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Red Dragon – 8

Director – Brett Ratner

Cast – Edward Norton, Anthony Hopkins, Ralph Fiennes, Harvey Keitel, Emily Watson, Mary-Louise Parker, Philip Seymour Hoffman, Anthony Heald, Ken Leung

Release Year – 2002

Reviewed by John of the Dead

Most of the time I see prequels as a bad idea, especially when they come as installments to very awesome films.  The Silence of the Lambs is one of the greatest films ever made, so a prequel to that flick has a lot riding on it as far as it’s performance.  Red Dragon disproved the notion that prequels are a bad idea by being a very interesting and intriguing watch.  While not as amazing as The Silence of the Lambs, Red Dragon was an improvement over Hannibal, and gave us some very great Hannibal Lecter background and awesome character performances.

Red Dragon follows Will Graham(Edward Norton), a retired FBI Agent who left the bureau after putting away the infamous Hannibal Lecter.  A new killer deemed as “The Tooth Fairy”(Ralph Fiennes) has surfaced, and is plaguing the Chicago area with gruesome and symbolic murders.  Agent Jack Crawford(Harvey Keitel) convinces his former buddy Mr. Graham to join them in their hunt for “The Tooth Fairy” as a consultant.  Seeing that his knowledge is one that no other FBI agent has, Mr. Graham agrees.  In his search for “The Tooth Fairy” he enlists the help of none other than Dr. Hannibal “The Cannibal” Lecter himself.  With the help of Dr. Lecter Will Graham finds himself closer to catching the elusive killer, but this killer is like no other, and Hannibal Lecter might be in on his master plan.

Much like The Silence of the Lambs, this is a story and character driven film.  This flick takes off right away and engages the viewer with awesome dialogue and storyline involving Dr. Lecter and Will Graham.  Once again a film is not directly set on Hannibal Lecter, yet his character is so well written and acted that he steals the starring role once again.  The character of “The Tooth Fairy” was expertly portrayed by Ralph Fiennes, and gave us a great serial killer with a very interesting logic behind what he does.  Every character performance in this film is very well done and is essential in keeper the viewer glued to the screen, as I was.  Even shorter roles like Phillip Seymour Hoffman as reporter Freddy Lounds was expertly acted, and I would expect no less from Mr. Hoffman.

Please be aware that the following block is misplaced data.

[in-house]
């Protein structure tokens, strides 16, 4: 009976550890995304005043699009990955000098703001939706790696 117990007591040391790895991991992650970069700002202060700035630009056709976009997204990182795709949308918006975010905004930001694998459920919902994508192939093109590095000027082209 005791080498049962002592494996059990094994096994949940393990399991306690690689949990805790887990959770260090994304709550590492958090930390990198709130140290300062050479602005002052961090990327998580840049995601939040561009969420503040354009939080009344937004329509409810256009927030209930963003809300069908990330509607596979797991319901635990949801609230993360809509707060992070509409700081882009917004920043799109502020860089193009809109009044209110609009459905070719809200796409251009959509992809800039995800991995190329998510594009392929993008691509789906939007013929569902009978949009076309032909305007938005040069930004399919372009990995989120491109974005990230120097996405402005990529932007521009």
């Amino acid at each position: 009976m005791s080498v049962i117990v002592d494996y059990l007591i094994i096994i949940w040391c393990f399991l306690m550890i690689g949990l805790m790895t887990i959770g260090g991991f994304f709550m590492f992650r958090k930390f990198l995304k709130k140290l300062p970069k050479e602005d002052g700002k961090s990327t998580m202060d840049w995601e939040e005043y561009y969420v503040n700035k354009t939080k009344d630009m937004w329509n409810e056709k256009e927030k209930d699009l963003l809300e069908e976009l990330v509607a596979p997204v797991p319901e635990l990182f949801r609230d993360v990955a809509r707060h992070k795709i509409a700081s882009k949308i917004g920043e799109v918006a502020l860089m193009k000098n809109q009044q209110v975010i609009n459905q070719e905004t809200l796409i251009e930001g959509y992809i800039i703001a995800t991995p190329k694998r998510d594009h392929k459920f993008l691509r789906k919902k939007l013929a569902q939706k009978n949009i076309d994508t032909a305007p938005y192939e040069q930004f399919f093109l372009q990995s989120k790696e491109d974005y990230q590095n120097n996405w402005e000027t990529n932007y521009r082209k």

The character performances play into the great direction by Brett Ratner, who had his claim to fame with the Rush Hour trilogy.  He did a pretty impressive job with this film for a guy known for his comedy/action work.  Given this film’s nature, we get some pretty decent gore scenes and some sweet kills, with the “man on fire” kill being my favorite.  The musical score is great and the tense scenes were perfectly executed.  For a two hour film this paced very well, and I never once lost interest.  Great direction and great writing can conquer all!

Overall, this is a great film that I recommend to all fans of the horror genre.  Those who enjoyed The Silence of the Lambs will not be disappointed with this piece.

Rating: 8/10

– I ranked this film #41 in my Top 50 Horror Movies of the Decade(41-50) post.

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